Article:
A northbound truck happened by almost at that moment. Reassured that we were ok, he continued on into Valemont to summon a towtruck for us. We were out of cellphone range. Bryan came back into the truck - it was only -15C outside but the truck was still able to run and so it was a warmer place to wait out the hour or so before we could reasonably expect to be rescued.
Sure enough, the nice towtruck operator was there shortly before 9pm, about the time the RCMP officer on duty arrived. The officer clambered down the embankment with Bryan to retrieve the registration information (why he didn't wait until the truck was up on the highway, I don't know) and wallowed in soft snow up to his gun holster.
By 9:30, the truck was back on pavement. Damage noted - roof punched in, side mirrors both bent and one cracked, the front fenders also pushed in. The windshield was cracked beforehand from rock chips but now sported more lines. However, all that said, it was still mechanically sound and running fine. Believe it or not, we drove it up to Grande Prairie (arrived mid afternoon Christmas Eve) and all the way home again on Sunday.
Marlon and Bryan pushed out the major roof dents and figured it fine. Let's just say the truck has character.
My right shoulder sported an impressive bruise from point to backbone, but that was the only physical damage either of us sustained.... or would admit to.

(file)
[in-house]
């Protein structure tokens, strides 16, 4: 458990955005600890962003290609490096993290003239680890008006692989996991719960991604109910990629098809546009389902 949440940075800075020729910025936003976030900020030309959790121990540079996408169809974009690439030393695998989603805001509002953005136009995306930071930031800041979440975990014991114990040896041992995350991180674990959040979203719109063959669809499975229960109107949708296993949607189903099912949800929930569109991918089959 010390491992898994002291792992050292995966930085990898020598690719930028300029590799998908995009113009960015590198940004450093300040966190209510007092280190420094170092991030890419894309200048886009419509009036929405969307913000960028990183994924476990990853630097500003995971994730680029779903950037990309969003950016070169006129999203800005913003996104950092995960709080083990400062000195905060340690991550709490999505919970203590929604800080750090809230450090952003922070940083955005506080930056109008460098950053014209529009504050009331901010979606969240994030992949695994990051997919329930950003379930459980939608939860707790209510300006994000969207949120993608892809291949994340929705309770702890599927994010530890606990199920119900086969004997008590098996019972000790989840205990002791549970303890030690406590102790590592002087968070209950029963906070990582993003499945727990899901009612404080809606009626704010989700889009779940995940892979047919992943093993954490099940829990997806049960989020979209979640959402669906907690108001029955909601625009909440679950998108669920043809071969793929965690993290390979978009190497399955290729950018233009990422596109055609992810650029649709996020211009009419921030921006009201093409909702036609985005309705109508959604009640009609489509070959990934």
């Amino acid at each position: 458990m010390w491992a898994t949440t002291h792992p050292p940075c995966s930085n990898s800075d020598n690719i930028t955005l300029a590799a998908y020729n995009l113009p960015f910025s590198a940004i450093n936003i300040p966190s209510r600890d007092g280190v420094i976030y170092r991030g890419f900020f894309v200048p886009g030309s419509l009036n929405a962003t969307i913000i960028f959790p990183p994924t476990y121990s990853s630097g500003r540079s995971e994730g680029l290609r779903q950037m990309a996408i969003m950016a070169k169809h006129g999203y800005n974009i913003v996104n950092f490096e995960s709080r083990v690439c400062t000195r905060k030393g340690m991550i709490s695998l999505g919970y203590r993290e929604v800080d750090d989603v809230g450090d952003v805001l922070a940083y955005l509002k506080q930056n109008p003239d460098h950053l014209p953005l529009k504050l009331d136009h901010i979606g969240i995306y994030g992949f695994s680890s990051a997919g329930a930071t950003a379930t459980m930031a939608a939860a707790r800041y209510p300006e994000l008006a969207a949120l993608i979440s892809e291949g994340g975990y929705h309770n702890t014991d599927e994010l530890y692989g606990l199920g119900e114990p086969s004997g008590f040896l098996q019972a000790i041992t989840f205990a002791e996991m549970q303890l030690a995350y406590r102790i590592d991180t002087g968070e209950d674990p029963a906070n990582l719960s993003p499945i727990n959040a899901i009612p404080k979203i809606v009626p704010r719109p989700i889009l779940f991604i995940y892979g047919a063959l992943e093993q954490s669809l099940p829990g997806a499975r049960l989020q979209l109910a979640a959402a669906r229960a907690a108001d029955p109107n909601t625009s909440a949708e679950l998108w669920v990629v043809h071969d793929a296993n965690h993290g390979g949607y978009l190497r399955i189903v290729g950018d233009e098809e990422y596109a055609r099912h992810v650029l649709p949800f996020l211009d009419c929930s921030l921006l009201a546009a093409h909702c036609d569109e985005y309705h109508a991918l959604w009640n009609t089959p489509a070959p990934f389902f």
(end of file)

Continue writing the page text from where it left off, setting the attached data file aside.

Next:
Christmas in Grande Prairie was fun and fattening. Krista and her kitchen elves did proud, producing food for the 5000, and there were but six adults to deal with it all.
Miss Abby is still a bit young to get into the paper-ripping part of Christmas morning. Of course, with six adults watching her every move and frequently 'aaahhing', it's no wonder she was distracted. Thankfully it hasn't gone to her head.
Auntie Becca managed to pin her down a time or two to give serious thought to gifts.
Krista's food artistry wasn't limited to the turkey. Her snacky plate was both nummy and fanciful. That's a ham dip snowman featured in the middle. When he re-emerged the next day during a crokinole tournament, laid down in a plastic storage container, I commented that it looked like a ravaged body in a coffin. Yes, that's the sort of humour our family runs to.
Abby and Grandpa entertaining each other while waiting for supper.
And so we are back home and work (or at least I am). Weather here has been mild - it's socked in fog all day today. We thought to go visit Bryan's mom in Revelstock yesterday. After a 2 ft snowfall on Friday, it's now Revelstuck and the TransCanada closed at Griffin Lake for avalanche control (shoot 'er down and push 'er off). That's when plans were amended and the sewing room project was begun. Which is where today's installment began.
I hope you had a joyous holiday break, that things weren't too stressful or overindulgent, and that 2010 brings blessings to you and your family.